The relatively recent jump of COVID-19 from animals to humans has led to concerns that the virus has not fully adapted to the human host and may continue to evolve and become more transmissible.
Mutations in RNA viruses can occur through copying errors, genomic variability when two viral lineages infect the same host and finally because of host-induced RNA-editing systems. Mutations with a deleterious effect on the virus will be quickly removed from the population although those which provide a survival advantage are retained. Researchers have been closely monitoring mutations in COVID-19 because any such changes could affect the ability of the virus to replicate and may even increase transmissibility.
A study by a team from the Genetics Institute, University College, London, have been cataloguing mutations in the virus and assessing whether or not these mutations have the potential to increase the transmissibility of COVID-19. They assessed the difference in transmissibility by estimating the relative fractions of descendants produced by a particular genotype. The rational for this approach was based on the notion that the worldwide distribution of the virus is likely to introduce a high level of genetic diversity which might increase the potential for greater transmissibility.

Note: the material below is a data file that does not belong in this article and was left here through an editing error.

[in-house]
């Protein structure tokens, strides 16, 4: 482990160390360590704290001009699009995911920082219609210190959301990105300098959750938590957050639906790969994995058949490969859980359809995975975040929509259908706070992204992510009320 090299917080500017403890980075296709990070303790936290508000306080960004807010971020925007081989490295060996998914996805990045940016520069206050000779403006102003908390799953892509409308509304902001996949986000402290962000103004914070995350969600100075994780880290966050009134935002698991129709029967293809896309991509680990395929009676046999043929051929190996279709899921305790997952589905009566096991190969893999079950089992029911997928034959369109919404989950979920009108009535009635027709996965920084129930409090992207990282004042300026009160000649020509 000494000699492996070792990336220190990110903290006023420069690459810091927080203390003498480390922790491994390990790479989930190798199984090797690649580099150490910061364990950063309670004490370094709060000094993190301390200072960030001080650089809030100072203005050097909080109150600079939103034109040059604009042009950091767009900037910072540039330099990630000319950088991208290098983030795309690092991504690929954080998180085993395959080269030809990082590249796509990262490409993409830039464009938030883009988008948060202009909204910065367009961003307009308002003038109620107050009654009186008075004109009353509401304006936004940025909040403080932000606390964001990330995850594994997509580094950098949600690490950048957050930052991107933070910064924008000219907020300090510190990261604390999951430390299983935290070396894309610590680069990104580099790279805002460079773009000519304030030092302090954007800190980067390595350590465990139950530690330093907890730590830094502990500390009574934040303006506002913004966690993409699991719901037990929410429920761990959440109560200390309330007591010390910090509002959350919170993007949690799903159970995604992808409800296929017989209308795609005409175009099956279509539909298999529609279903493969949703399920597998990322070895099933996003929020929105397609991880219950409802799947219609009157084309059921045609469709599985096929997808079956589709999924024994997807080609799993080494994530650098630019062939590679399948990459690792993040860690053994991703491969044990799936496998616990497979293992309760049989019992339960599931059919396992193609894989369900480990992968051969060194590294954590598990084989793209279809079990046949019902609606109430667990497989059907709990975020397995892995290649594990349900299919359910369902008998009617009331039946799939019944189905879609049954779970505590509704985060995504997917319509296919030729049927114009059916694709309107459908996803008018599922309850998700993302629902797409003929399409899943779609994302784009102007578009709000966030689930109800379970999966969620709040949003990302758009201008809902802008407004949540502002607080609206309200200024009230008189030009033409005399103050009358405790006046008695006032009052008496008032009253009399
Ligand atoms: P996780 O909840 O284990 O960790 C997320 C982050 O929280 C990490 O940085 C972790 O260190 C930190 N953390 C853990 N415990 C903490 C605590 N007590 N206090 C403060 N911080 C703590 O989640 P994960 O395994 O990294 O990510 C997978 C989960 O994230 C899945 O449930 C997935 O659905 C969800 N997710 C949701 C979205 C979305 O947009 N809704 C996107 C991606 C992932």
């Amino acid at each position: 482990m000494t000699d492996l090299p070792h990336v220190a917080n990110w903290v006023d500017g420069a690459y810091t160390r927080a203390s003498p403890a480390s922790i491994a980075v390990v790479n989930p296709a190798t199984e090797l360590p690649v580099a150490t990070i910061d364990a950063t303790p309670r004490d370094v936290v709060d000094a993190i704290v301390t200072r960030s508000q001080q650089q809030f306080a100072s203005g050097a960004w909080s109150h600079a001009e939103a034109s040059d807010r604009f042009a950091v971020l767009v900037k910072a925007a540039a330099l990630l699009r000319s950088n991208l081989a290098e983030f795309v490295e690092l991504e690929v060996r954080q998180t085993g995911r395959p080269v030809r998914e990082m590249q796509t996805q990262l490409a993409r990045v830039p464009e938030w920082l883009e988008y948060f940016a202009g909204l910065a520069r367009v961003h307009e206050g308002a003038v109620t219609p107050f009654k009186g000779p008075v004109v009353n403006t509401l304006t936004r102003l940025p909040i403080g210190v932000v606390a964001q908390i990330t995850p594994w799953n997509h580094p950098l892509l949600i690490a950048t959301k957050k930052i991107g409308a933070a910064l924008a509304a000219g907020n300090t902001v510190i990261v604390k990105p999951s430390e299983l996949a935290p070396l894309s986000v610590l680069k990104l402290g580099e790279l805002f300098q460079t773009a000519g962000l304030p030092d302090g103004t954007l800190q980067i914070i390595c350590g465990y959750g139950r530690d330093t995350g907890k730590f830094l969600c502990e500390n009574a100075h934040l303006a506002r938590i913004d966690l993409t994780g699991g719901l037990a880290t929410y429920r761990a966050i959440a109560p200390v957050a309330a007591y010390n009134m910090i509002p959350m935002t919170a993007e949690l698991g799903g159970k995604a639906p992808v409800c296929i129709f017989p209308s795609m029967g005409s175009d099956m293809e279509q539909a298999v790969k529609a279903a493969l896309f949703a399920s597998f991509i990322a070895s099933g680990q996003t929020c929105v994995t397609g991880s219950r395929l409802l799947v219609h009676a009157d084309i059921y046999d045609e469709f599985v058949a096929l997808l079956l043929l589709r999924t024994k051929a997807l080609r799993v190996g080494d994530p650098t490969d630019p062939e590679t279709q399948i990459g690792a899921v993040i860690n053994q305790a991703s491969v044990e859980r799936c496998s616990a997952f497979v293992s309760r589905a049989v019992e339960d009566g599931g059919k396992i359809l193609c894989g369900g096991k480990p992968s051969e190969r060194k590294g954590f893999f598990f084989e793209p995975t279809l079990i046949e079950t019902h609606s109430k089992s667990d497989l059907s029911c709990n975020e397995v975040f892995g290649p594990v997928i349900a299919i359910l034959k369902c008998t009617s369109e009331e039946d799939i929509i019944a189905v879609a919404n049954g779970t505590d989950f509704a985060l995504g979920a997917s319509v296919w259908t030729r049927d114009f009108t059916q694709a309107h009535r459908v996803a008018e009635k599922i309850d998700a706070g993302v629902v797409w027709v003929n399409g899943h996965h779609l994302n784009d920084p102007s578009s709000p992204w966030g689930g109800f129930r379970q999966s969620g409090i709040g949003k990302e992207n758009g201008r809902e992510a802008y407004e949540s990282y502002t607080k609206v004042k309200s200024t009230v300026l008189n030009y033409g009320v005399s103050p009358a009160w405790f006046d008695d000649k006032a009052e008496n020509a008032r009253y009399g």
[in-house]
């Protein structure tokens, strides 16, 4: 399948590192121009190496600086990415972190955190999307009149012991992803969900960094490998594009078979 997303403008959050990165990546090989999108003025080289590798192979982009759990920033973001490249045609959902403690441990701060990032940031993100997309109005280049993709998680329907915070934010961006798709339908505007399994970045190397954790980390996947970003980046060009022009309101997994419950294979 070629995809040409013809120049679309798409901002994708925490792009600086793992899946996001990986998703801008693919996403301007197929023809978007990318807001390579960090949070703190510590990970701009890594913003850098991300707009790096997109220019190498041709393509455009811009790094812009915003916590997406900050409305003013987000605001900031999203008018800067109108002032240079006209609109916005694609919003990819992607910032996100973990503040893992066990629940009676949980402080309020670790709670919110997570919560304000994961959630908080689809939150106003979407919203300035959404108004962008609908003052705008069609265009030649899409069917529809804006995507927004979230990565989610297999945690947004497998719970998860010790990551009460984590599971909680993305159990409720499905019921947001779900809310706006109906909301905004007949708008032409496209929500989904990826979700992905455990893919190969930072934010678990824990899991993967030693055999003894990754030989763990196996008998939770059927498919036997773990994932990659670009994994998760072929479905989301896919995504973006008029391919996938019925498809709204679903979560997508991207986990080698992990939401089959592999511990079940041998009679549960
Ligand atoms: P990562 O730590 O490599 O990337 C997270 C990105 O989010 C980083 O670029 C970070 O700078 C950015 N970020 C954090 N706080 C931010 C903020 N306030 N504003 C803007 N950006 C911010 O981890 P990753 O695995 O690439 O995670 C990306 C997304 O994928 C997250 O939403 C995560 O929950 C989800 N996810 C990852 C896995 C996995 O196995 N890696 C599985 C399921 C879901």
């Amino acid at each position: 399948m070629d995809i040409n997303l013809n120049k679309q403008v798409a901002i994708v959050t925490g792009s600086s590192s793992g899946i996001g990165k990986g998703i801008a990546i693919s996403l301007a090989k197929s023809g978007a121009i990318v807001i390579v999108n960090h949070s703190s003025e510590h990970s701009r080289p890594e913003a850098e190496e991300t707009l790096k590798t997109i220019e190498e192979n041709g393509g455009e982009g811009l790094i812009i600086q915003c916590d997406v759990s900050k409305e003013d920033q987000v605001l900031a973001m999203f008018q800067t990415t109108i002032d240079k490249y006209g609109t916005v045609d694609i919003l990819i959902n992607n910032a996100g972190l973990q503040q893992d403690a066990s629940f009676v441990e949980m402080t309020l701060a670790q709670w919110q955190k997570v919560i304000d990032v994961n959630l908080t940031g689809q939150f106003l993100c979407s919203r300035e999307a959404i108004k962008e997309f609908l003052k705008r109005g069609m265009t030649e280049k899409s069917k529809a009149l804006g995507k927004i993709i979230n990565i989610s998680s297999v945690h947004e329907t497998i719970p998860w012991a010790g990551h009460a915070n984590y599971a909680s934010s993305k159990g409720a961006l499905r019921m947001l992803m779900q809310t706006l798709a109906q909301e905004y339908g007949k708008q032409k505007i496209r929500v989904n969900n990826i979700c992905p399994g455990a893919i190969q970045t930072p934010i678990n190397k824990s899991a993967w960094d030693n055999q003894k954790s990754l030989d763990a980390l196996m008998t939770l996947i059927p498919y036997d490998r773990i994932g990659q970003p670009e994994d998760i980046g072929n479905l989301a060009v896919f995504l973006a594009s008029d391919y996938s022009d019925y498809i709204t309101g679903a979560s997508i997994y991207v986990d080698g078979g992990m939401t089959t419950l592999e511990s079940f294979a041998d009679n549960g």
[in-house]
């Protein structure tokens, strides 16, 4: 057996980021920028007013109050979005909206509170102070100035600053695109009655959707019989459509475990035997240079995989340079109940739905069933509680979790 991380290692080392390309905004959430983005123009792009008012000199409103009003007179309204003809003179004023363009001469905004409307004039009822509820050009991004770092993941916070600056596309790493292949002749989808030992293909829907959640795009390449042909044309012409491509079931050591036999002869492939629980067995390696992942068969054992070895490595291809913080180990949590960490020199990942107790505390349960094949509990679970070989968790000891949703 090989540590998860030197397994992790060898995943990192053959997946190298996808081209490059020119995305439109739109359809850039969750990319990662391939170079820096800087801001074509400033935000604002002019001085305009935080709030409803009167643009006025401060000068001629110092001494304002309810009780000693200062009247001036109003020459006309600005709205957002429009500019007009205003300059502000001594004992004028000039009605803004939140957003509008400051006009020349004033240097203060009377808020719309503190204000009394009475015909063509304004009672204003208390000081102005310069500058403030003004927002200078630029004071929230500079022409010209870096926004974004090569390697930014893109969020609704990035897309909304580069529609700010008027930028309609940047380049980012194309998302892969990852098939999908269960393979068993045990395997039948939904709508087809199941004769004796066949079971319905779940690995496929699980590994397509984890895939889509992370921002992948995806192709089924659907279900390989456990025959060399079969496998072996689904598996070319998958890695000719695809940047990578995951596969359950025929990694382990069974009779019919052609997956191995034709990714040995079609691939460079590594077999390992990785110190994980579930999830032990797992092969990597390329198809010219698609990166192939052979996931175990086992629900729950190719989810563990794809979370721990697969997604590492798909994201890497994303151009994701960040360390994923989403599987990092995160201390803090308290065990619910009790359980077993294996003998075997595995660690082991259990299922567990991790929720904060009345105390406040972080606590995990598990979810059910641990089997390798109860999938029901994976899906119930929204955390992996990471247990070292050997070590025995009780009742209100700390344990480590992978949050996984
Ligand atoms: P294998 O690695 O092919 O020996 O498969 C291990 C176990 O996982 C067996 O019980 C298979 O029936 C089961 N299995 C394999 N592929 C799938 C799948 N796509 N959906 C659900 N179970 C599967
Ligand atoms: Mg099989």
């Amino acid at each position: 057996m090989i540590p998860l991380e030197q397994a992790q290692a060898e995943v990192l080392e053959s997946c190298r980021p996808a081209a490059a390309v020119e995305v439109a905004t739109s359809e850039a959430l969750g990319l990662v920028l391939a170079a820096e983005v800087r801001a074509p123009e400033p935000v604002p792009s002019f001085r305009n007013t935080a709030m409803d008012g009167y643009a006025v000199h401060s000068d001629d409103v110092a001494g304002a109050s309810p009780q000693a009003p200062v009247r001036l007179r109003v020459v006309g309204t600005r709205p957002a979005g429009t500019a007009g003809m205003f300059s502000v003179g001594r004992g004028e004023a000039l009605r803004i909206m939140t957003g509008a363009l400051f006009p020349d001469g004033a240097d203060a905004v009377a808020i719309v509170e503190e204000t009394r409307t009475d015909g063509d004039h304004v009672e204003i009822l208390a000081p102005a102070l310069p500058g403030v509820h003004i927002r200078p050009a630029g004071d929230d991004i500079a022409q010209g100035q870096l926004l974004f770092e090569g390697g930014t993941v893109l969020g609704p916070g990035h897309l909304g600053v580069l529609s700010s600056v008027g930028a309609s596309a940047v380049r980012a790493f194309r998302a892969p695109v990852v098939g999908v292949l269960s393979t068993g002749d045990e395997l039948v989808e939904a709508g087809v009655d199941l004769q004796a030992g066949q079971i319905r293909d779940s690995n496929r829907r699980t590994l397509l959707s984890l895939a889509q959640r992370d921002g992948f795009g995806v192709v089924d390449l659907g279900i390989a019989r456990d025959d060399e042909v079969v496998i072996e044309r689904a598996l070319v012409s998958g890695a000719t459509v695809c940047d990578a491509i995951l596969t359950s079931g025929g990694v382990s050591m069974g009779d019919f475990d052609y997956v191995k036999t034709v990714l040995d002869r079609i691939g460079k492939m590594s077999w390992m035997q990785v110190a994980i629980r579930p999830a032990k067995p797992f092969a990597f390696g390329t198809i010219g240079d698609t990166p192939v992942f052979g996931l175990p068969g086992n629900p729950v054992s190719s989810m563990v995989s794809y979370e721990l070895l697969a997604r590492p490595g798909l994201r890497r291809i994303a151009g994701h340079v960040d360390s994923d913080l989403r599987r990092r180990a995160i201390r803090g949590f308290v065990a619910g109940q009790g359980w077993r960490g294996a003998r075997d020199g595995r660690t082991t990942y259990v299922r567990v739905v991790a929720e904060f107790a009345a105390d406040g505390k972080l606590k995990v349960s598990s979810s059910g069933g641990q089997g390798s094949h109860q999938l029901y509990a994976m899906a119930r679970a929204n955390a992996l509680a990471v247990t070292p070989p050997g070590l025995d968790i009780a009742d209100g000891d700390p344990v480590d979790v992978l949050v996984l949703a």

The researchers analysed 46,723 SARS-CoV-2 genome assemblies although none of these were found to deviate by more than 32 single-nucleotide polymorphisms from the reference genome, Wuhan-Hi-1. The team estimated a mutation rate of 9.8 x 10-4 substitutions per site per year and this finding is in line with work on other coronaviruses. The team also explored viral homoplasies, i.e., nucleotide changes that have not arisen through simple inheritance and identified a total of 185 such cases. However, none of these were associated with an increased risk of viral transmission or, interestingly, a reduced risk of transmission and all were effectively neutral changes.
Commenting on these findings, the authors noted that COVID-19 has only acquired moderate generic diversity since its transition to humans and concluded that there is currently no a priori reason to suspect that any lineage might arise with an increased potential for transmissibility.
Van Dorp L et al. No evidence for increased transmissibility from recurrent mutations in SARS-CoV-2. Nat Commun 2020;11:5986